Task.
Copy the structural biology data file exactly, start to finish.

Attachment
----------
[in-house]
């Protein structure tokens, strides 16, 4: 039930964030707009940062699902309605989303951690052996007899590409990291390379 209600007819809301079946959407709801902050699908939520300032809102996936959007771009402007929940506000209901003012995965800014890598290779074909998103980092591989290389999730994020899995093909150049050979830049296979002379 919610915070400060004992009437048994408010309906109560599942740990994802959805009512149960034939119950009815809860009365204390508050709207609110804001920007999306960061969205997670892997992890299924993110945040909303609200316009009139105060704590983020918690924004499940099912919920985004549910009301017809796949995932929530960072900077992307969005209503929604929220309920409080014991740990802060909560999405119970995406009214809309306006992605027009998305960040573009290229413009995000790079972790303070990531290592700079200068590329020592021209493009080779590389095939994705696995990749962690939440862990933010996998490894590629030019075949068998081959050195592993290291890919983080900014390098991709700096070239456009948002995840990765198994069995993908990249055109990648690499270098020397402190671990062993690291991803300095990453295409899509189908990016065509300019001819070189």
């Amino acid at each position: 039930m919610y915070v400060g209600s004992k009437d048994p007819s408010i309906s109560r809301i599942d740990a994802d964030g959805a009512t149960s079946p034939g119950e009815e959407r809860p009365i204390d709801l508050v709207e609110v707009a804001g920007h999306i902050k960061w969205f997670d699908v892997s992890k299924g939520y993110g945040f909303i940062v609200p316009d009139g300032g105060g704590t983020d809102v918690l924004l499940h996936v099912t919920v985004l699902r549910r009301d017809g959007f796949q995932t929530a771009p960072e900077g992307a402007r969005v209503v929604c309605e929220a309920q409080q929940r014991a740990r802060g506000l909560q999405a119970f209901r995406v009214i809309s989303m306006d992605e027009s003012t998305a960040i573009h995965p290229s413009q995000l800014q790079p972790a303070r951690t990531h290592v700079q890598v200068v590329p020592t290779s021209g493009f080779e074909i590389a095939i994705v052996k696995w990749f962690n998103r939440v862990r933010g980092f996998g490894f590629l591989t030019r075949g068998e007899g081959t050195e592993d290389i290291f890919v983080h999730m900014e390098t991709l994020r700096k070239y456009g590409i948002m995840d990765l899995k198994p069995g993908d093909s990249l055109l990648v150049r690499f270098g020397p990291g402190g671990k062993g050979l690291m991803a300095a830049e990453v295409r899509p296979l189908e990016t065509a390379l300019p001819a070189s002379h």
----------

[in-house]
């Protein structure tokens, strides 16, 4: 039930964030707009940062699902309605989303951690052996007899590409990291390379 209600007819809301079946959407709801902050699908939520300032809102996936959007771009402007929940506000209901003012995965800014890598290779074909998103980092591989290389999730994020899995093909150049050979830049296979002379 919610915070400060004992009437048994408010309906109560599942740990994802959805009512149960034939119950009815809860009365204390508050709207609110804001920007999306960061969205997670892997992890299924993110945040909303609200316009009139105060704590983020918690924004499940099912919920985004549910009301017809796949995932929530960072900077992307969005209503929604929220309920409080014991740990802060909560999405119970995406009214809309306006992605027009998305960040573009290229413009995000790079972790303070990531290592700079200068590329020592021209493009080779590389095939994705696995990749962690939440862990933010996998490894590629030019075949068998081959050195592993290291890919983080900014390098991709700096070239456009948002995840990765198994069995993908990249055109990648690499270098020397402190671990062993690291991803300095990453295409899509189908990016065509300019001819070189």
């Amino acid at each position: 039930m919610y915070v400060g209600s004992k009437d048994p007819s408010i309906s109560r809301i599942d740990a994802d964030g959805a009512t149960s079946p034939g119950e009815e959407r809860p009365i204390d709801l508050v709207e609110v707009a804001g920007h999306i902050k960061w969205f997670d699908v892997s992890k299924g939520y993110g945040f909303i940062v609200p316009d009139g300032g105060g704590t983020d809102v918690l924004l499940h996936v099912t919920v985004l699902r549910r009301d017809g959007f796949q995932t929530a771009p960072e900077g992307a402007r969005v209503v929604c309605e929220a309920q409080q929940r014991a740990r802060g506000l909560q999405a119970f209901r995406v009214i809309s989303m306006d992605e027009s003012t998305a960040i573009h995965p290229s413009q995000l800014q790079p972790a303070r951690t990531h290592v700079q890598v200068v590329p020592t290779s021209g493009f080779e074909i590389a095939i994705v052996k696995w990749f962690n998103r939440v862990r933010g980092f996998g490894f590629l591989t030019r075949g068998e007899g081959t050195e592993d290389i290291f890919v983080h999730m900014e390098t991709l994020r700096k070239y456009g590409i948002m995840d990765l899995k198994p069995g993908d093909s990249l055109l990648v150049r690499f270098g020397p990291g402190g671990k062993g050979l690291m991803a300095a830049e990453v295409r899509p296979l189908e990016t065509a390379l300019p001819a070189s002379h």